I feel yours and her pain pups_mum, it can be a nightmare drive! My DD did it herself for the first time this year, picture mum and dad biting their nails at home!

  • Like 3

Share this post


Link to post
Share on other sites

I can imagine dramascientist! I sat in with DD yesterday and my husband followed in his car so it wasn't too bad. One of us could have taken over if it had got too much for her, but in fact she did remarkably well. I will be extremely anxious the first time she drives home on her own mind you. Given her age she's extremely competent - we wouldn't have let her take her car if we didn't think she was up to it - but you can't know what everyone else on the road is going to do can you?

Still, plenty of time before I need to worry about that - lots of higher priority anxieties first!

I don't know how parents of years 7s cope at all. DD is 18 and I feel like a lost soul with her gone, it must be dreadfully hard for parents of little ones.

  • Like 7

Share this post


Link to post
Share on other sites

We arrived home at 4am this morning after leaving Ballet West last night at 6pm! Stopped for an hour for food on way. Now I'm home it's that awful feeling that if they need you I'm so far from dd that they will just have to manage! Am sure she is fine as she was out with your Dd pups_mum for dinner! Very excited to start school today and I can't wait to hear all about it. Big adjustment all round but am super proud of my dd going so far away. But to live this dream is a privilege to only a few so I wish them all the best of luck and to all us mums feeling like me stay strong and if all else fails there is always wine!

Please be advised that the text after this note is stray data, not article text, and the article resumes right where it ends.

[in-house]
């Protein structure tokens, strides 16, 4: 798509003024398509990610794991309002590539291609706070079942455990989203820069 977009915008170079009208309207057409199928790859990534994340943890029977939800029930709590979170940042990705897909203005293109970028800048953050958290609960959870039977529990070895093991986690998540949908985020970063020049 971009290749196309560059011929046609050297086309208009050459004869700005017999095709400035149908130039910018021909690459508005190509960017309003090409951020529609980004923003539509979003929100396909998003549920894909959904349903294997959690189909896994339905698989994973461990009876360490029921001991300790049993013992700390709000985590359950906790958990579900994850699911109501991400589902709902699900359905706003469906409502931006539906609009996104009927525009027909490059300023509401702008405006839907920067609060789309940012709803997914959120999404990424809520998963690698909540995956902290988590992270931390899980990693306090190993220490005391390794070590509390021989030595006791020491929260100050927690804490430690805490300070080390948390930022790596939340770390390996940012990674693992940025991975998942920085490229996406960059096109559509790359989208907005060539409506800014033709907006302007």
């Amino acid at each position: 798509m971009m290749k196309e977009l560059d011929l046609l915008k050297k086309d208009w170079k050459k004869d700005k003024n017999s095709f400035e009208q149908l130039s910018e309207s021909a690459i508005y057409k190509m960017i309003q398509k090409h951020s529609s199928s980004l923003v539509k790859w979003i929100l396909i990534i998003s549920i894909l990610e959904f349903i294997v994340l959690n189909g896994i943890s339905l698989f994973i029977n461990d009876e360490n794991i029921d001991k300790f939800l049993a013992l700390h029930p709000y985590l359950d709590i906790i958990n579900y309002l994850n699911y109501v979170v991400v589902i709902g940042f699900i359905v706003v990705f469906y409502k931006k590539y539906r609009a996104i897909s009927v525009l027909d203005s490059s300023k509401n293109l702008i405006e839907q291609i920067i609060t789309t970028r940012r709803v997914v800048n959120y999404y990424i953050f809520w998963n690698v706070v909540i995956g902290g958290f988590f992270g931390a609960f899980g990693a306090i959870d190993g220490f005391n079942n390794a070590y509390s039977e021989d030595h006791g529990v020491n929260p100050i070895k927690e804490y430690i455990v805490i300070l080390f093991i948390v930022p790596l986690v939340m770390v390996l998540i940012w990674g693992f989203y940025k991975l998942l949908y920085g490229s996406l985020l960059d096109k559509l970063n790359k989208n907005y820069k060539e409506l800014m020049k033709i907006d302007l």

• Like 5

Share this post


Link to post
Share on other sites

Dropped my dd off at Elmhurst yesterday.  She was settled and happy but we were so flat going home...its so quiet without her.  My ds is missing her already.  She rang us a couple of times and was loving it, not hear a peep though today (not that I expected to) but would love to be a fly on the wall to see what they are all up to....going to keep busy like @happymum

  • Like 1

Share this post


Link to post
Share on other sites

Wishing everyone a happy time! I hope for minimum homesickness for the students, and a very happy term. It's horribly difficult leaving your beloved child at a new school so sending virtual hugs to you parents. If it's any comfort, it'll soon be Christmas. :)

  • Like 6

Share this post


Link to post
Share on other sites